Planning is key in kayak outing Essential equipment, good conditioning lead to enjoyment

Posted April 08, 2006, at 2:22 p.m.
Last modified Sept. 01, 2011, at 2:24 p.m.

This column was first published April 8, 2006

 

First off,  I apologize for the return to winter. It’s my fault. I took one of my kayaks out of the garage a week ago Friday (remember how balmy and sunny it was?) to give it a good cleaning and waxing and the lousy weather landed the next day. It’s been with us all week!

I’ll put the boat back in the garage, I promise.

By the way, despite the questionable weather, the ducks are returning, at least in the Bangor area. Fellow paddler and self-proclaimed duck nut Dave Morrill called me before work Wednesday morning and sent me out to the Fields Pond area to look for ring-necked and blue-winged teals. I missed the blue-wings (I think – there were a couple of possibilities way out there) but got a good look at a half dozen ring-necks in their spring finery. That white band around their beaks caught my eyes.

 

Looking ahead to warmer times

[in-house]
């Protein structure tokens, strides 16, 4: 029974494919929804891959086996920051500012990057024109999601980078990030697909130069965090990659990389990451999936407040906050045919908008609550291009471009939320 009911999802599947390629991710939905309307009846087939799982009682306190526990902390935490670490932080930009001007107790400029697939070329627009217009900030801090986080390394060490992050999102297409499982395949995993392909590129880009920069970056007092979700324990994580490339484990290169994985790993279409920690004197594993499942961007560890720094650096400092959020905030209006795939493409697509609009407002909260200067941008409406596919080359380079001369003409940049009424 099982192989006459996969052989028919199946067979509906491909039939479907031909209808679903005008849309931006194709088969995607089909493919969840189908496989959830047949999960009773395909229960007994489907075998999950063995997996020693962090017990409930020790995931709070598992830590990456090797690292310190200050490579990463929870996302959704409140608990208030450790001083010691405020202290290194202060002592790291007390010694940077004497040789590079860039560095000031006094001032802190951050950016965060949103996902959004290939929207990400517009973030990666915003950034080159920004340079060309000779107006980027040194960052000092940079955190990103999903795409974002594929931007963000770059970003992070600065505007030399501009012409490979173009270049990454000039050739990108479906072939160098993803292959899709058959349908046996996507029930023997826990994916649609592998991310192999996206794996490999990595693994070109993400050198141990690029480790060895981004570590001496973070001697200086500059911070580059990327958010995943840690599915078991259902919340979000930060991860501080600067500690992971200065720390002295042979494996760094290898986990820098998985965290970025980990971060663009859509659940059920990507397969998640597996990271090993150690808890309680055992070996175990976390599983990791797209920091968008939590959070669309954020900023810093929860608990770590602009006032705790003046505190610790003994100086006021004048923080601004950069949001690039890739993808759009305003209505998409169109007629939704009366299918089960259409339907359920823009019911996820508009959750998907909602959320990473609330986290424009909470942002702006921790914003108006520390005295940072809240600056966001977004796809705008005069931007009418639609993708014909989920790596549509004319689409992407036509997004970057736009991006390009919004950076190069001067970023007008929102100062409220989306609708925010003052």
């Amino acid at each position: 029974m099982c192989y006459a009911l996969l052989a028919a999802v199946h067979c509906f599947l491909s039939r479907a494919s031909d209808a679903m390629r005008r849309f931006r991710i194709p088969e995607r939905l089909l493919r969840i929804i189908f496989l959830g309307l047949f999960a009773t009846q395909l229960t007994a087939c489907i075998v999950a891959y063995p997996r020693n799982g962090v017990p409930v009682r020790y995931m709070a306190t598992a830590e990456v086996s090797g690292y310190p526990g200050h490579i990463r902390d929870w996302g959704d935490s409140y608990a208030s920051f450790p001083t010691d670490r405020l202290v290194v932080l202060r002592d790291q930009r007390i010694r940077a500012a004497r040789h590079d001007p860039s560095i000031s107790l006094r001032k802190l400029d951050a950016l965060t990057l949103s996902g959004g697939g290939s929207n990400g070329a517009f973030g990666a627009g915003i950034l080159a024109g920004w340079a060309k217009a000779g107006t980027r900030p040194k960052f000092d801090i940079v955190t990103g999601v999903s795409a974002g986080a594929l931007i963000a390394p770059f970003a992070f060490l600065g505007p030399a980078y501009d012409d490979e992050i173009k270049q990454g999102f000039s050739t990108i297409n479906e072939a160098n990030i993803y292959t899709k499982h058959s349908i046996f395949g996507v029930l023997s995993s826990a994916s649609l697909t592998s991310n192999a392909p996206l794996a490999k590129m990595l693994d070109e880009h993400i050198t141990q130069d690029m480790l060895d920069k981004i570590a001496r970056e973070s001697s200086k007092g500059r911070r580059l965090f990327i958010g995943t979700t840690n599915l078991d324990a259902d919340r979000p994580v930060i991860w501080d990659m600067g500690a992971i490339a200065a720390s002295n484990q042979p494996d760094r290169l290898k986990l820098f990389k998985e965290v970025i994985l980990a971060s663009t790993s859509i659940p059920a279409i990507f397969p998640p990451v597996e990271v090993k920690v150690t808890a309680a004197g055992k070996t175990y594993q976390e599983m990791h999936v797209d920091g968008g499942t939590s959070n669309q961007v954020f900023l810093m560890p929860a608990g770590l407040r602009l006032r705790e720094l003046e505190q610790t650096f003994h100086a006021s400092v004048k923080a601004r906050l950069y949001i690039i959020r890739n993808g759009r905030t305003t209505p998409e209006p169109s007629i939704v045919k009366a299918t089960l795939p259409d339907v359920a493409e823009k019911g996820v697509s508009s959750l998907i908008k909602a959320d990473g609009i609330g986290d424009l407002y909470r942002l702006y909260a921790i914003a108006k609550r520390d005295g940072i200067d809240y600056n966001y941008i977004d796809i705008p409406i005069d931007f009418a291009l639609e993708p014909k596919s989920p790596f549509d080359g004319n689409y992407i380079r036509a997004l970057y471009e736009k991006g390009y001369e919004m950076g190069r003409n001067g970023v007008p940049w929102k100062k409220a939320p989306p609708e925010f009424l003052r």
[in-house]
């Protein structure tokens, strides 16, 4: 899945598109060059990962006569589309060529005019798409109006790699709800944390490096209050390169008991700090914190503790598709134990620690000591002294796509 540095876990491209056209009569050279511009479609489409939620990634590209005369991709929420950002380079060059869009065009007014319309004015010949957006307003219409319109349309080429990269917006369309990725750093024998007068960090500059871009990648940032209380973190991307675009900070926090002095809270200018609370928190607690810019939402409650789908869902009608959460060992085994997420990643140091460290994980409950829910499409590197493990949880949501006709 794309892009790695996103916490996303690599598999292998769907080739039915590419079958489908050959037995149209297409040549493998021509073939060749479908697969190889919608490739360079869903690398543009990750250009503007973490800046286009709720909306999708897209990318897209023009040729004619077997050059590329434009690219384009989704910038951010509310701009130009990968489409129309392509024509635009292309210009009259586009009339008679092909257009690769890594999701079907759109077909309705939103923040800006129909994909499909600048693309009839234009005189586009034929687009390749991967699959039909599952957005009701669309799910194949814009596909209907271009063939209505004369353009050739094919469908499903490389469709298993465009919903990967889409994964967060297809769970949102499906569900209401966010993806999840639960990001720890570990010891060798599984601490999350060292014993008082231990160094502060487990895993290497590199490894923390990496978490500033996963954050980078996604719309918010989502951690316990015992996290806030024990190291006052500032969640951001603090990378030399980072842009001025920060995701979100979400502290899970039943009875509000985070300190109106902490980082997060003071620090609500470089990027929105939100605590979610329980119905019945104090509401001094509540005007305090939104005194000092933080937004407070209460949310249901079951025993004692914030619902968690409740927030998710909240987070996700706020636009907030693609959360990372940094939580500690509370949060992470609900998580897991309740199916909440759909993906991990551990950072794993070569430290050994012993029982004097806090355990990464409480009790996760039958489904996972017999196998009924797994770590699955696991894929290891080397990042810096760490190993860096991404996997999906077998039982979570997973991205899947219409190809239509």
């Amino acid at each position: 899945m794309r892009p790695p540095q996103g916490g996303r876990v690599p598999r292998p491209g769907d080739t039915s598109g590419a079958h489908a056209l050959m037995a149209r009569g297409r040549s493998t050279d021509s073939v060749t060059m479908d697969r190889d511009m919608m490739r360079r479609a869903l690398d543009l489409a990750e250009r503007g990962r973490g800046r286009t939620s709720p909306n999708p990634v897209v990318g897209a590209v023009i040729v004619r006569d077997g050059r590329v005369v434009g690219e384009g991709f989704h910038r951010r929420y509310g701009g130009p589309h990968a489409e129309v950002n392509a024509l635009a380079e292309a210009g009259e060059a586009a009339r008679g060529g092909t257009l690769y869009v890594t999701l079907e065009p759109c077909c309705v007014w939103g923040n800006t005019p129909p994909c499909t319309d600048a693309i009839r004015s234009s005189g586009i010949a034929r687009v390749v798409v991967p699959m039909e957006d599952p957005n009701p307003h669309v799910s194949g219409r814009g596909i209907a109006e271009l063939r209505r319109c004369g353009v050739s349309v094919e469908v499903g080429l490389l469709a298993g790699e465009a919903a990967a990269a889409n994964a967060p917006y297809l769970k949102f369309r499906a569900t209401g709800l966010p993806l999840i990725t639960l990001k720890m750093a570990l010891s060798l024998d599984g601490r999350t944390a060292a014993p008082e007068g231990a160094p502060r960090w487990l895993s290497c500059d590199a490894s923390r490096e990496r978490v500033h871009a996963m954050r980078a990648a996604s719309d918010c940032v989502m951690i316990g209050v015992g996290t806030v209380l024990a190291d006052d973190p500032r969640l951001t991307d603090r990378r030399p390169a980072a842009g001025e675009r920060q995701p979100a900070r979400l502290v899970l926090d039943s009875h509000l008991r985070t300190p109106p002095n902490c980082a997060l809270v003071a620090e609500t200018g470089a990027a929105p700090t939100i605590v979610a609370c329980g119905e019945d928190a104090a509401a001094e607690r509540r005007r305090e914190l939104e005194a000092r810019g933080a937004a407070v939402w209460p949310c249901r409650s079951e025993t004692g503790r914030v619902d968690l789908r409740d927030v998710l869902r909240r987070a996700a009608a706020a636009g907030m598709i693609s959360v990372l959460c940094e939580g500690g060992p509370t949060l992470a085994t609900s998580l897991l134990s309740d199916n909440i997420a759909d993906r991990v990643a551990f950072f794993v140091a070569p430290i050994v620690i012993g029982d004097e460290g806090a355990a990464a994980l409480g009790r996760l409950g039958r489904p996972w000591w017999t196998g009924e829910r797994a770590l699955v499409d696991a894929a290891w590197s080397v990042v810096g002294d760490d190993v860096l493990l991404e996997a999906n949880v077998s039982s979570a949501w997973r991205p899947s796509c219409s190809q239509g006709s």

Last week we talked about cold water and how deadly it can be.

This week let’s look at some ideas for spending some enjoyable time in the cockpit of your kayak.

Guess what? That time starts long before you launch from shore. And we’re not even going to talk about selecting a kayak. We’re going to concentrate on the “other-than-boat” items that can, and will as the years pass, add up to more than the cost of your boat. (If you’ve had kids, think Barbie and Ken or GI Joe here.)

There’s a list of essential equipment as well as another of “nice to have” and a third of “wouldn’t it be nice.” Another part of your enjoyment may involve some not-so-enjoyable time in the gym, getting your body in tune. Believe me, being out of tune doesn’t add to the enjoyment.